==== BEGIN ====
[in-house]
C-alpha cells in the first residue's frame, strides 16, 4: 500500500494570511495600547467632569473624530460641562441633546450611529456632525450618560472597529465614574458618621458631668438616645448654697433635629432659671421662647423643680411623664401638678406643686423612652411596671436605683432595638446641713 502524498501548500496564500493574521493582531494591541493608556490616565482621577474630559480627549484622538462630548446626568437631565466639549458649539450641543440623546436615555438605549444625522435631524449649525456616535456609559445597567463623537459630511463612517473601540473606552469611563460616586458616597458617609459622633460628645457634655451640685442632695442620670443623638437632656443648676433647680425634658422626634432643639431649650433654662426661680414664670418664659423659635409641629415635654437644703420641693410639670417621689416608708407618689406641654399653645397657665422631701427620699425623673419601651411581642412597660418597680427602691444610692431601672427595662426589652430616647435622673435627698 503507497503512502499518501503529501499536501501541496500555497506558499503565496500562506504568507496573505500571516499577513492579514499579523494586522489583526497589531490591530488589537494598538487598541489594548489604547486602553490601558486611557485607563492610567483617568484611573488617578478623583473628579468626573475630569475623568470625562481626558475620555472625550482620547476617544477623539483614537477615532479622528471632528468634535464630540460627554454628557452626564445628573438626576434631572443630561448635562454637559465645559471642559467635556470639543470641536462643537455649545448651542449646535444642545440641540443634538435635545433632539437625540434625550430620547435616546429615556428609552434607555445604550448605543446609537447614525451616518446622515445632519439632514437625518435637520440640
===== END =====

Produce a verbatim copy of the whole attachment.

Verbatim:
[in-house]
C-alpha cells in the first residue's frame, strides 16, 4: 500500500494570511495600547467632569473624530460641562441633546450611529456632525450618560472597529465614574458618621458631668438616645448654697433635629432659671421662647423643680411623664401638678406643686423612652411596671436605683432595638446641713 502524498501548500496564500493574521493582531494591541493608556490616565482621577474630559480627549484622538462630548446626568437631565466639549458649539450641543440623546436615555438605549444625522435631524449649525456616535456609559445597567463623537459630511463612517473601540473606552469611563460616586458616597458617609459622633460628645457634655451640685442632695442620670443623638437632656443648676433647680425634658422626634432643639431649650433654662426661680414664670418664659423659635409641629415635654437644703420641693410639670417621689416608708407618689406641654399653645397657665422631701427620699425623673419601651411581642412597660418597680427602691444610692431601672427595662426589652430616647435622673435627698 503507497503512502499518501503529501499536501501541496500555497506558499503565496500562506504568507496573505500571516499577513492579514499579523494586522489583526497589531490591530488589537494598538487598541489594548489604547486602553490601558486611557485607563492610567483617568484611573488617578478623583473628579468626573475630569475623568470625562481626558475620555472625550482620547476617544477623539483614537477615532479622528471632528468634535464630540460627554454628557452626564445628573438626576434631572443630561448635562454637559465645559471642559467635556470639543470641536462643537455649545448651542449646535444642545440641540443634538435635545433632539437625540434625550430620547435616546429615556428609552434607555445604550448605543446609537447614525451616518446622515445632519439632514437625518435637520440640